The FIT Guard, which embeds force-detection technology into a mouth guard, is already garnering international attention for the company: FIT has been selected as one of 50 finalists in the Global Entrepreneurship Week Startup Open, a global competition that recognizes the top startup companies founded in the last year. The 50 finalists have been deemed as the most promising ventures from around the world based on a range of criteria that includes strength of concept, growth projections and knowledge of the market. Startup Open winners will be announced during Global Entrepreneurship Week, which takes place Nov. 18-24.

The FIT Guard works by measuring the force of an impact and illuminating when the force exceeds a set threshold, providing a visual indicator of the level of force. Different colors are used to indicate different levels of force, each color correlating with the probability that the player suffered a concussion based on reasonable concussion proximities derived from clinical research. The device, which uses an accelerometer and a gyroscope to measure acceleration, has been proven to have a high level of accuracy in measuring force.

“Our goal is to minimize the risk associated with players continuing to play after suffering an undetected concussion,” said Gonzales, an MBA student in ASU’s W. P. Carey School of Business. “Ultimately, this will help reduce the long-term health effects associated with repeated head trauma.”

The FIT Guard’s emergence comes amid growing awareness of the dangers of repetitive brain injuries in contact sports, particularly among young athletes. A study issued Oct. 30 by the Committee of Sports-Related Concussions in Youth reported that there is a “culture of resistance” when it comes to self-reporting of concussion symptoms by young athletes, who are reluctant to let down teammates, coaches and parents. The FIT Guard gives coaches and trainers an effective way to objectively evaluate the possibility of concussion, rather than relying on athletes to report their own symptoms.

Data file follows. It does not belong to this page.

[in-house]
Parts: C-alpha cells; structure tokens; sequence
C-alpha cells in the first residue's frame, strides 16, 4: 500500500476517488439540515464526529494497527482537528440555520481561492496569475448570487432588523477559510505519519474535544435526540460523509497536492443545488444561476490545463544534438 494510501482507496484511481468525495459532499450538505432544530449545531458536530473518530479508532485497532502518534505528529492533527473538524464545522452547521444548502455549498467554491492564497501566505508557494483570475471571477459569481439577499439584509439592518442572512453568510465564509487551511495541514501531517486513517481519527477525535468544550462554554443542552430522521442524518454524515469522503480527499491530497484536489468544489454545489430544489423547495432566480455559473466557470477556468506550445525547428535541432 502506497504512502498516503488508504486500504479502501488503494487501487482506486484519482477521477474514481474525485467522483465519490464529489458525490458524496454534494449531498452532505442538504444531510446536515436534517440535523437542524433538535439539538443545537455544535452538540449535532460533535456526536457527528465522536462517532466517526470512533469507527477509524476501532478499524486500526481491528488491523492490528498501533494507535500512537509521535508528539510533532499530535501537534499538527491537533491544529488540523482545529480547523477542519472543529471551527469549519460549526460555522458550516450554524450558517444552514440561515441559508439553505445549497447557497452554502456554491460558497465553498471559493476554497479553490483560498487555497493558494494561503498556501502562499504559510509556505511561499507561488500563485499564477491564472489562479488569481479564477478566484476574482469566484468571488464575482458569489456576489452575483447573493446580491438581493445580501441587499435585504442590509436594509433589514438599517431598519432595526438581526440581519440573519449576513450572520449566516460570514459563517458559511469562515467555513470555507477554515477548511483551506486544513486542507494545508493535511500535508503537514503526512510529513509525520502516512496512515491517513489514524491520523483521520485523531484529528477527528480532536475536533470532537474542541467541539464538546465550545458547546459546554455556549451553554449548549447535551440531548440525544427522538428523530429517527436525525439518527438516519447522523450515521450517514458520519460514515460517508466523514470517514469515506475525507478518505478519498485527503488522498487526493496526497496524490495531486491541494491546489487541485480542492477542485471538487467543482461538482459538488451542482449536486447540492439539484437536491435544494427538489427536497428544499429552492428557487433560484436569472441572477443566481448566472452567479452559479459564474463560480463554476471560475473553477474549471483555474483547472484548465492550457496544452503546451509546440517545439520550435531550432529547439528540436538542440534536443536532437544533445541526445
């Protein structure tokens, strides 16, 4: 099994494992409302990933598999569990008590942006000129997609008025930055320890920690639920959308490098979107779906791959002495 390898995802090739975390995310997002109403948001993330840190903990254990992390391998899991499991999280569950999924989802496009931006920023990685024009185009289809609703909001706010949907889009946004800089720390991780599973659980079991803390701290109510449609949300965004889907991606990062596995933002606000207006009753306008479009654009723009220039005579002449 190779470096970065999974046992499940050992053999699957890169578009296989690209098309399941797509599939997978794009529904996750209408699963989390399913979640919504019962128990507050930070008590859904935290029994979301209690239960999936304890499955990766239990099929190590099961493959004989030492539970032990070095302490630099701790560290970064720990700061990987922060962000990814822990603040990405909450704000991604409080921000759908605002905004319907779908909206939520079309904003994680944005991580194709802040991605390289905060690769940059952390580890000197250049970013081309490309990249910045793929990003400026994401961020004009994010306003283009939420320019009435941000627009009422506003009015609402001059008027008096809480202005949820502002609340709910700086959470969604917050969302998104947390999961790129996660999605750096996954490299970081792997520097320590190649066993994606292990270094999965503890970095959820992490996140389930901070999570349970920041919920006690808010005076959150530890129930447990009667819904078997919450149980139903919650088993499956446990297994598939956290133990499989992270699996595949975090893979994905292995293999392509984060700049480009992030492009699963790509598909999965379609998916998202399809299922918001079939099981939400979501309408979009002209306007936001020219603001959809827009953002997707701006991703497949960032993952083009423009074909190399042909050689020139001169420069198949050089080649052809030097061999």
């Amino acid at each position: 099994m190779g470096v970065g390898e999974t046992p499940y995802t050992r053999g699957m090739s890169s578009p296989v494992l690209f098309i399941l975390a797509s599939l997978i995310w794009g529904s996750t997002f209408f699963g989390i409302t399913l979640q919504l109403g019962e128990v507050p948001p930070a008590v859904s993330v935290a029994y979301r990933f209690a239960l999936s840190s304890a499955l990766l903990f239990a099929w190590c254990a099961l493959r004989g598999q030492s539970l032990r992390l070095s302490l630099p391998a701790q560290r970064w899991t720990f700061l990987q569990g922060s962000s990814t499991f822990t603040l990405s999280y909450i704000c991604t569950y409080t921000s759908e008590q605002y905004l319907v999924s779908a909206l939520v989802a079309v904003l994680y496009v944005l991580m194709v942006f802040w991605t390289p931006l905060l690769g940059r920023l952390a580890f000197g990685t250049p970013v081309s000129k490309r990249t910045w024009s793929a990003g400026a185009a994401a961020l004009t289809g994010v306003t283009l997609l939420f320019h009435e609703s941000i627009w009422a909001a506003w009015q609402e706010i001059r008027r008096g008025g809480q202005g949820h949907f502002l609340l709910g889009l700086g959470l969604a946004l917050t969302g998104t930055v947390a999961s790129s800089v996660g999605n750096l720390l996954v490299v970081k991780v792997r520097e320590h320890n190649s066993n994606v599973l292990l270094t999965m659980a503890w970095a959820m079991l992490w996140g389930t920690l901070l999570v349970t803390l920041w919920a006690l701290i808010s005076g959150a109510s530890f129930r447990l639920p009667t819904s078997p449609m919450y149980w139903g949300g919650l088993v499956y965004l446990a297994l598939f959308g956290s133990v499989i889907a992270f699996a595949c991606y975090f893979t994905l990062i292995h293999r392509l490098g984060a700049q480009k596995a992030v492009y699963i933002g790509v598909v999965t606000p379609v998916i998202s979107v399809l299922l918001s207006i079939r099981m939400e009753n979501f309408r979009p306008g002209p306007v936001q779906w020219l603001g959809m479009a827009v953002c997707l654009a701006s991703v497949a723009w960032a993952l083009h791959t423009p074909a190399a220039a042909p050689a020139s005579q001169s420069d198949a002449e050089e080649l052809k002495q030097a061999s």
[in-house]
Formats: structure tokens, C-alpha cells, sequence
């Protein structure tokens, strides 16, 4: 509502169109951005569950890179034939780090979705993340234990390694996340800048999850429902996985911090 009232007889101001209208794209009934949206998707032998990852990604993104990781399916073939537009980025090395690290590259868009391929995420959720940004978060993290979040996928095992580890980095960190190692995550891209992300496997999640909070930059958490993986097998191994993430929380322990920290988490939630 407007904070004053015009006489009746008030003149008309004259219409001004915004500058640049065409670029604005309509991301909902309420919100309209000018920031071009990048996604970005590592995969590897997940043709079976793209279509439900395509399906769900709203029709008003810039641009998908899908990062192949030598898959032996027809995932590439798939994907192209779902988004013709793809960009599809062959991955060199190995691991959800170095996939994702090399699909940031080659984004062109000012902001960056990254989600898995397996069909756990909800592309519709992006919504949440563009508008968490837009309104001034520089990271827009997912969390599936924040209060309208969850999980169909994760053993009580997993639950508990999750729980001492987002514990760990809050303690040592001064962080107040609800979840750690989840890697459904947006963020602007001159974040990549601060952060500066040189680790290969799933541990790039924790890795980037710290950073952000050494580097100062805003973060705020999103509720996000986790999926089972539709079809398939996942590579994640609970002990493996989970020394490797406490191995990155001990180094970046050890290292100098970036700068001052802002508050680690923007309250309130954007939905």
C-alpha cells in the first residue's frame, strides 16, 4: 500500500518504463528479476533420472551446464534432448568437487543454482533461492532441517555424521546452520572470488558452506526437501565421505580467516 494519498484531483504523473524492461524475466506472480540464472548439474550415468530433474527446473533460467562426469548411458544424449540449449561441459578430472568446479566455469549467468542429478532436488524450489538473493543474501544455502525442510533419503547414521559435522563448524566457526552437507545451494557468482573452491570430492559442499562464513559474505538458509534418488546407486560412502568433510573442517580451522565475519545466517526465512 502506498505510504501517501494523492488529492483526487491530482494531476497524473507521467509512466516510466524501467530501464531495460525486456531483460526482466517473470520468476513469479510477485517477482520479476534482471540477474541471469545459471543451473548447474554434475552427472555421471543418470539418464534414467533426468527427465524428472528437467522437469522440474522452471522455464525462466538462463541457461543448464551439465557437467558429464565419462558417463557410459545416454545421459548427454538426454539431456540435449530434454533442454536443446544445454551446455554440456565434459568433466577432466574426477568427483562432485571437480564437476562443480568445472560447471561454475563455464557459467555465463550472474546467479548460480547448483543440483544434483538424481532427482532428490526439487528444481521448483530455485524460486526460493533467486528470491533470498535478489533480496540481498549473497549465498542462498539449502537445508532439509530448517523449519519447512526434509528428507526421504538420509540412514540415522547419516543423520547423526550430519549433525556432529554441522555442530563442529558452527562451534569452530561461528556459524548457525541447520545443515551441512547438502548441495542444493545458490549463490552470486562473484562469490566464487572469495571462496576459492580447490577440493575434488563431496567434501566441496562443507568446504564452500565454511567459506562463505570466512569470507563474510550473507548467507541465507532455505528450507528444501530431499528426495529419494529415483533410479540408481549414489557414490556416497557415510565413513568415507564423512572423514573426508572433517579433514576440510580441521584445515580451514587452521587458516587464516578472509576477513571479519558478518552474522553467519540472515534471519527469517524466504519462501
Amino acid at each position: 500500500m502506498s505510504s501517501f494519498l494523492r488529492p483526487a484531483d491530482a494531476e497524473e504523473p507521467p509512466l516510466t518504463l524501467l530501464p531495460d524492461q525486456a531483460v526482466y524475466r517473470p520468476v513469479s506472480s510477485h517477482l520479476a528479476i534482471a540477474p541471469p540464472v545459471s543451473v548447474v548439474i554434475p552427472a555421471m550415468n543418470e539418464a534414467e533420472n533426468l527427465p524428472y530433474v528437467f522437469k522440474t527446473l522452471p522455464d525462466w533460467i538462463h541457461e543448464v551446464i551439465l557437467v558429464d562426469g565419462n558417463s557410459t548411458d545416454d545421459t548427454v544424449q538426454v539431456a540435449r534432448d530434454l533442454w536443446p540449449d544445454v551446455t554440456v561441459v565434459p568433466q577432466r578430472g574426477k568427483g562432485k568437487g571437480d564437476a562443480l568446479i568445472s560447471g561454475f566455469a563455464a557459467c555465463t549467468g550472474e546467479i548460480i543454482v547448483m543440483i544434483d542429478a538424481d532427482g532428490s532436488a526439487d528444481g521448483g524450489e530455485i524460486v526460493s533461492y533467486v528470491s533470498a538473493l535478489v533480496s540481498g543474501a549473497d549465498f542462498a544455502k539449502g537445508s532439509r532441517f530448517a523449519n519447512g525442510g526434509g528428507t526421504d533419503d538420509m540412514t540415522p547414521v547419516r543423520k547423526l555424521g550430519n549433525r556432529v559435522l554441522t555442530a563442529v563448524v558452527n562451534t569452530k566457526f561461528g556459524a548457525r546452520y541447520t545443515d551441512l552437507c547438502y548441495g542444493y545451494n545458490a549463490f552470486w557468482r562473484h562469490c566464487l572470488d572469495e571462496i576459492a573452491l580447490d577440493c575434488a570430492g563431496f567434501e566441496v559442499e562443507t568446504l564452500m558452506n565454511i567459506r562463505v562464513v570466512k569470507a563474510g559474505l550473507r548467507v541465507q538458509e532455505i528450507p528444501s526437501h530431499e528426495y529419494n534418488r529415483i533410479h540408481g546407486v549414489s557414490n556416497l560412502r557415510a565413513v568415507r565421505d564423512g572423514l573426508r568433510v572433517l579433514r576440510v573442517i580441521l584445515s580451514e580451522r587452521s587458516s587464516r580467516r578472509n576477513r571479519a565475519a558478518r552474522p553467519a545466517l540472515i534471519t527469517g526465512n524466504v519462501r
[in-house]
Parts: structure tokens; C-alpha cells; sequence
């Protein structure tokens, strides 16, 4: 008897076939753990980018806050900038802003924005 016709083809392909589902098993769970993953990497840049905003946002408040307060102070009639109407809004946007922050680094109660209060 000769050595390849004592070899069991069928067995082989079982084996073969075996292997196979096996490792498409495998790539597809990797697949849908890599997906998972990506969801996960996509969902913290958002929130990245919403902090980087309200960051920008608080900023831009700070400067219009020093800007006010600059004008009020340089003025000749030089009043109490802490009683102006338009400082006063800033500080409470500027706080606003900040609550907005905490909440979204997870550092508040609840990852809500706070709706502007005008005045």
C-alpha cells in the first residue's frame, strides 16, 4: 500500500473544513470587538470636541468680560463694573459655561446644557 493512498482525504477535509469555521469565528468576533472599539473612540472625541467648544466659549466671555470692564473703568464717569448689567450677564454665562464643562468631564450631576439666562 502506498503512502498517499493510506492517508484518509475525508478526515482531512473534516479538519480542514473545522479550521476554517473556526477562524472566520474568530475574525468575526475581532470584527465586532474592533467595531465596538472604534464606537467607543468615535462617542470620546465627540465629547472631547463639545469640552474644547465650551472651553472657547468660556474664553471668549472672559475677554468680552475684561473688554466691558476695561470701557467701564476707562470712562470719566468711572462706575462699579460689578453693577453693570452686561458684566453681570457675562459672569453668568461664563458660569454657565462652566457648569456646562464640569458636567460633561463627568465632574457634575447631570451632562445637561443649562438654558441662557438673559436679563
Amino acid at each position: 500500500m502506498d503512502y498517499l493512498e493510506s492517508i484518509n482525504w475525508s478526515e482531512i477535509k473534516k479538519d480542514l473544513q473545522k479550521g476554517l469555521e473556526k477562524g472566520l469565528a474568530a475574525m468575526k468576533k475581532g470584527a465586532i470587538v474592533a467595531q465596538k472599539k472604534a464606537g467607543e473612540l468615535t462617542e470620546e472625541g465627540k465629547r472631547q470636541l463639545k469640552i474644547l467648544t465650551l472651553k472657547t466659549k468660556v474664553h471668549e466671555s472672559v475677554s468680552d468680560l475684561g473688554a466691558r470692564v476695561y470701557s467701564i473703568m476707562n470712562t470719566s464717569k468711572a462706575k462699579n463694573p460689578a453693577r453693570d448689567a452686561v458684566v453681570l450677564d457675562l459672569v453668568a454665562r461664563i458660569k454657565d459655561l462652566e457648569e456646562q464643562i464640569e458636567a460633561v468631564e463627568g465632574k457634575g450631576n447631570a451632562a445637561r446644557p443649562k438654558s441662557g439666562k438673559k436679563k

FIT is one of nearly 30 student startups in ASU’s Great Little Companies Network. The campus-based program, which is managed by ASU’s Entrepreneurship and Innovation Group, supports up to 30 startups each year, providing $3,000 each in grant funding, as well as direct mentoring through the Changemaker Central locations on each of ASU’s four campuses. ASU also fosters student entrepreneurship through the Edson Student Entrepreneur Initiative, which provides support to an additional 20 startups.

The Entrepreneurship and Innovation Group, launched in October 2010 as ASU Venture Catalyst, is a joint initiative between the Office of Knowledge Enterprise Development and Arizona Technology Enterprises. Originally created to accelerate high-potential startup companies, the unit has grown to encompass not just startup acceleration, but a broad range of entrepreneurship-related activities across the university, the metro area and the state.